As true for the rest of Thailand, there are only a few days at a time of what could be considered “chilly weather” during these months.
By May the rainy season is ready to arrive. Earlier in the season you'll experience patchy rain with bouts of no more than 30 minutes at a time. Constant, heavy rain doesn't usually occurs until October.
Up here is mountain country, where crisp rivers separate many of the peaks and the climate swings are a bit more diverse, which is great for all kinds of agriculture, as well as for various type of traveler.
You’ll want to trek up this way if you want to avoid the sticky heat of the south, but be sure to choose the right time or you’ll find it to be just as hot.
You might want to avoid travel between March 1st and April 12th, as this is crop-burning season, which can see air quality levels plummet. Many expats vacation away from the region at this time.
Unfortunately, this coincides with March and April being the hottest months of the year, However, despite the rainy season officially being from May until September, the rain doesn't usually kick off until July. And the further north you go, the more uncommon it is to see much rain until later in the season.
If your intention is a more tropical, beach style holiday, the southern region of Thailand is exactly what you're looking for.
In the south the monsoon rain comes in May thru October. The dry season is November to May. However, some popular tourist areas of the south such as Phuket and Koh Samui have heavy rain at different times.
Southern Thailand gets more rain than any other region, with 2,400 millimeters falling annually.
There aren't many chilly days down south, but you will appreciate the rain clearing the humidity after months of scorching weather.
Weather Guide for Thailand's Popular Tourist Destinations
Probably the most visited city in Thailand, with tons of things to see and do, the weather in Bangkok is fairly predictable.
During the rainy season you’ll want to carry an umbrella, but it's not guaranteed you'll need it.
Rain is sporadic and downpours don't usually last more than 30 minutes to an hour. Don't quote me on that though!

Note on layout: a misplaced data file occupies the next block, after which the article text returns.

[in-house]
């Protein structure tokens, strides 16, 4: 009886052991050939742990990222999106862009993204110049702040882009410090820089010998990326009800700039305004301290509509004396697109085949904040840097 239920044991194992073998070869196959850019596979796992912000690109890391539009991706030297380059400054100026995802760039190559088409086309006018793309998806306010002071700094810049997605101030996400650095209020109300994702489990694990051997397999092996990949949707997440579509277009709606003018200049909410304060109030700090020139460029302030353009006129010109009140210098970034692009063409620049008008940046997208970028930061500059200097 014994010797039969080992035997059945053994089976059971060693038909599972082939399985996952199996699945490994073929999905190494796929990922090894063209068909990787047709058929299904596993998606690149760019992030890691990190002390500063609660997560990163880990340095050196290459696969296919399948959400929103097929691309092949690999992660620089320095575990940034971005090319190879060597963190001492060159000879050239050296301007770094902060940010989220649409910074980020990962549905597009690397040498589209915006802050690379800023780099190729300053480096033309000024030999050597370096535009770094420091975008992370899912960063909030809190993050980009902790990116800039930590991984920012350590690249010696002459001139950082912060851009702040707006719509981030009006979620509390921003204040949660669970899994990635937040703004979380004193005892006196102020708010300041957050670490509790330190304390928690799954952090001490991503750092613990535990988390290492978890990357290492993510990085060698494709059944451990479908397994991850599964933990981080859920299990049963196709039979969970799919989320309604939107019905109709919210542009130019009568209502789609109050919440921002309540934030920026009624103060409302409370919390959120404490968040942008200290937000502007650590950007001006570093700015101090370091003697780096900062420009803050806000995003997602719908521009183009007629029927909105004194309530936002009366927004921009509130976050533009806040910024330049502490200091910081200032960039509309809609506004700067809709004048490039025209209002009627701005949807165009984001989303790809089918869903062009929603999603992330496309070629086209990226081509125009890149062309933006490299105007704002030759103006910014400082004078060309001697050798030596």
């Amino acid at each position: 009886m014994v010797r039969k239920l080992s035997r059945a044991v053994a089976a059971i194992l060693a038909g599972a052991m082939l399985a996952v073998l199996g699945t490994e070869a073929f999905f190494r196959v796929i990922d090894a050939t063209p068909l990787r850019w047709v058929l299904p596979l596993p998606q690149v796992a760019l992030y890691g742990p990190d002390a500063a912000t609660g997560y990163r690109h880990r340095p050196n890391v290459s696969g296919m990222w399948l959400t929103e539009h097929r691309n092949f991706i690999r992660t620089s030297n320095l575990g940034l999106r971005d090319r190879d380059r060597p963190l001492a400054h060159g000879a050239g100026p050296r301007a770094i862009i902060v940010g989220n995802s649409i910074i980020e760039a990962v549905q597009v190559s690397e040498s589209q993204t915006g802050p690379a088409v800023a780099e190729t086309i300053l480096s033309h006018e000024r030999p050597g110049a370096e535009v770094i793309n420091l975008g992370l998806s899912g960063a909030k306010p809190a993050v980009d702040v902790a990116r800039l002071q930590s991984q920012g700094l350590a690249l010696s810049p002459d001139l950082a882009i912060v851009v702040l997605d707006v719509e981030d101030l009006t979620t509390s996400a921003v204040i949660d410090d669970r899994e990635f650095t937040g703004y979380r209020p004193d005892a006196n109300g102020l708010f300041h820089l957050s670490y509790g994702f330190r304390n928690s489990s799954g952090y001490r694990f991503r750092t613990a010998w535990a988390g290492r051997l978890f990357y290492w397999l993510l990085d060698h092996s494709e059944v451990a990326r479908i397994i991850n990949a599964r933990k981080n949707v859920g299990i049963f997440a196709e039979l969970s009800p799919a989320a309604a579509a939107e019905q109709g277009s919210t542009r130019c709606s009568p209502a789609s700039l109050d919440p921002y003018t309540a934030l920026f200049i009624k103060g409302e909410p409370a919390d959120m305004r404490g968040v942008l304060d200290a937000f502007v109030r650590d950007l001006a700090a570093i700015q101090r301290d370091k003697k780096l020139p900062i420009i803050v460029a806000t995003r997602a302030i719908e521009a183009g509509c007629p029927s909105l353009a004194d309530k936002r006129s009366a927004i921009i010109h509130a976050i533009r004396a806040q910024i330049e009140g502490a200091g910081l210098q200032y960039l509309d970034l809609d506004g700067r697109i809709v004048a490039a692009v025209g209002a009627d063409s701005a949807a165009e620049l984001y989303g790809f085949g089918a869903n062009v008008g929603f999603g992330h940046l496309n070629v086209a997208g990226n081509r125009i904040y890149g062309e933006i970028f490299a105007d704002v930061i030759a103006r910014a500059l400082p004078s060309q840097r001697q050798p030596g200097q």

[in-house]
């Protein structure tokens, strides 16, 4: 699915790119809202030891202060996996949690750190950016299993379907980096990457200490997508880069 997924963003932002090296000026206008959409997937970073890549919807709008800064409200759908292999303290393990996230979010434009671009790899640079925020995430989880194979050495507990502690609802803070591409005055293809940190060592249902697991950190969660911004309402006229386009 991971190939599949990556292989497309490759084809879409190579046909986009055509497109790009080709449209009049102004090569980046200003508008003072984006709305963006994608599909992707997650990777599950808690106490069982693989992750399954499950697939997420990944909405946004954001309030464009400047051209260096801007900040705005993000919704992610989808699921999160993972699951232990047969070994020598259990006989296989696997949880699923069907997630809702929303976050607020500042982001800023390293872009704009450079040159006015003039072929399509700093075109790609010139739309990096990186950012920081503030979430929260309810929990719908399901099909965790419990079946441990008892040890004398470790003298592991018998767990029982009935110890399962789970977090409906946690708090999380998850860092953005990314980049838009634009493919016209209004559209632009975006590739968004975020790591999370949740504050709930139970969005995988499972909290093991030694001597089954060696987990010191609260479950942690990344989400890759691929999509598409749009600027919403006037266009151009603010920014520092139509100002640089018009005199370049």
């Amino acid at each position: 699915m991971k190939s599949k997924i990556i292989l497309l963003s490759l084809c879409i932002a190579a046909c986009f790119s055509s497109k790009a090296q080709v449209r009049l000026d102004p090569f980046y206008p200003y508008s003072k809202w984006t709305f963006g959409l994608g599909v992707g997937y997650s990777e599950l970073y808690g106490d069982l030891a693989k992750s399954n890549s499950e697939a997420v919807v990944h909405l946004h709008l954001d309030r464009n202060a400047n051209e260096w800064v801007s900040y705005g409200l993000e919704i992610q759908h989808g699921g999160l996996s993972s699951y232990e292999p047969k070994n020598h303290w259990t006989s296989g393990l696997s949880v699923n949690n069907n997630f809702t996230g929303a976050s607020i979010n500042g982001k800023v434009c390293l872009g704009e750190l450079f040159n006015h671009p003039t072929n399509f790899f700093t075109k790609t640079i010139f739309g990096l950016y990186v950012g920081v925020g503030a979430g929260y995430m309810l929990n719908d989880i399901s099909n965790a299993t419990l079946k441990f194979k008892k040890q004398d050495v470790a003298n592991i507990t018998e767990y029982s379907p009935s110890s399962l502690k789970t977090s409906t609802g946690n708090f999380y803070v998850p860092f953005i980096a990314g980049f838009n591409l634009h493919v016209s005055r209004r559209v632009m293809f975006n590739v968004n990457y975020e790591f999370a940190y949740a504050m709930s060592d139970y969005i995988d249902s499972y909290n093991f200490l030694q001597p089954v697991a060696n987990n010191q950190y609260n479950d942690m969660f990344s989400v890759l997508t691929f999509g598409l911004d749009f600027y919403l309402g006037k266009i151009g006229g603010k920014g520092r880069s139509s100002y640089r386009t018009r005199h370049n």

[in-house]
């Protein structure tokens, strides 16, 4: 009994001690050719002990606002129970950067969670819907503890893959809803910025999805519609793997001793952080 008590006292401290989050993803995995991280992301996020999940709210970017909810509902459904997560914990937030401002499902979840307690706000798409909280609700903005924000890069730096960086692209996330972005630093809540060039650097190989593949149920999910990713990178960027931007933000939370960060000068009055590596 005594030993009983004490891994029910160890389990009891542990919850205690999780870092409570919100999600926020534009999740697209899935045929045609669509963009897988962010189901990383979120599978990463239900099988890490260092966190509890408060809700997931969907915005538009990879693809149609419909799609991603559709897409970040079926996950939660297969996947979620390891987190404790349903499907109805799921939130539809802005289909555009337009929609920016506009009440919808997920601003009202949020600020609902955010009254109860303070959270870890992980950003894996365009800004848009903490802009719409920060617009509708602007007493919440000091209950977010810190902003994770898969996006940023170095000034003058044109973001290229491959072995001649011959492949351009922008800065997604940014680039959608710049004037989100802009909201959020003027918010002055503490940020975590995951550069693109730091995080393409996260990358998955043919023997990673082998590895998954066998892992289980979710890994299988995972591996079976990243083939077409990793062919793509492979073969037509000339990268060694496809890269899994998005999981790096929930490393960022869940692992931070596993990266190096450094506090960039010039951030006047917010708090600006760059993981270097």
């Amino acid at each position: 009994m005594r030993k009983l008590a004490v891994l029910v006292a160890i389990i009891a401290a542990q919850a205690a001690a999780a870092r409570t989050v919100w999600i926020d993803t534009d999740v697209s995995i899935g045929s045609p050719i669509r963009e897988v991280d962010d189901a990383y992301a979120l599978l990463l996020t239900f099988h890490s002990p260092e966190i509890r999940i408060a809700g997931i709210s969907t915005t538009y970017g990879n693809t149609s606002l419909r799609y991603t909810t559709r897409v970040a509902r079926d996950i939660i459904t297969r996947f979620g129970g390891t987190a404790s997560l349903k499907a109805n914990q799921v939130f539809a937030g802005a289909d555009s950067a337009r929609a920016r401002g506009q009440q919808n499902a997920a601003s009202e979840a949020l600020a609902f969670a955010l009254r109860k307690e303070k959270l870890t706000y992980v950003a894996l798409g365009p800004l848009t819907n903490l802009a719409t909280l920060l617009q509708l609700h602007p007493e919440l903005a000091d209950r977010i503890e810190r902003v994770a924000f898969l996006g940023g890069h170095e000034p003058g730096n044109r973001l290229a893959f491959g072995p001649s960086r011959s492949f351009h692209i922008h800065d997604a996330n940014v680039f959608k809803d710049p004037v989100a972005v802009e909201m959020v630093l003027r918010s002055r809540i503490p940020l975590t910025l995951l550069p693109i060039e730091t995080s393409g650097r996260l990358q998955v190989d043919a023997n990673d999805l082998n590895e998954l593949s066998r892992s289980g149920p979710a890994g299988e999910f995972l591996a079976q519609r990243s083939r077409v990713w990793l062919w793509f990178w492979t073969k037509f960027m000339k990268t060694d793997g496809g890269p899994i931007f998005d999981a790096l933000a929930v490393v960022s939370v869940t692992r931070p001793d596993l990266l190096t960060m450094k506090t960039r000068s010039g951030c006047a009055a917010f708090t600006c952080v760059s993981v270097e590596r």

Bangkok has seen some pretty severe flooding in the past, though downtown usually drains pretty fast.
The rainy season is from July to October, and the cool season between November and February.
Average temperatures are 26°C, with highs around 33°C. The lowest you'll encounter is 21°C at night.
December is the coolest month, which makes it the perfect time for the tourist season. Attractions during this season will be at capacity.
Bangkok's hot season is from March to June and the average temperature will be around 31°C. As the season progresses it can get up to 34/35°C and rarely drops below 25°C.
Not too far from Bangkok, Pattaya, aka Sin Cty, is one of the most visited places in Thailand.
The city has an average high of 31°C and a low of 22°C.
The hot season starts in March and doesn't cool until the end of June. Temperatures climb to 33°C and rarely dip below 27°C.
There is a cool season from November to March, with a few chilly nights (light jacket weather) in December and early January.
Pattaya is a beach town, so the ocean winds help to curb the heat. But as with all places in Thailand, the humidity doesn't quit easily and it's a blessing when the rainy season finally does set in between May and October.
Like Bangkok, the rainy spells usually don't last long, although September usually sees a couple of periods of 2-3 days rain.
Don't be put off visiting in the early part of the rainy season. If you can manage an occasional downpour, you'll find slightly cooler temperatures and less crowded beaches. And this being the low season, you'll find better hotel rates too (see the link below).
As the second most populated city in Thailand, Chiang Mai is known as the ‘cool weather capital’.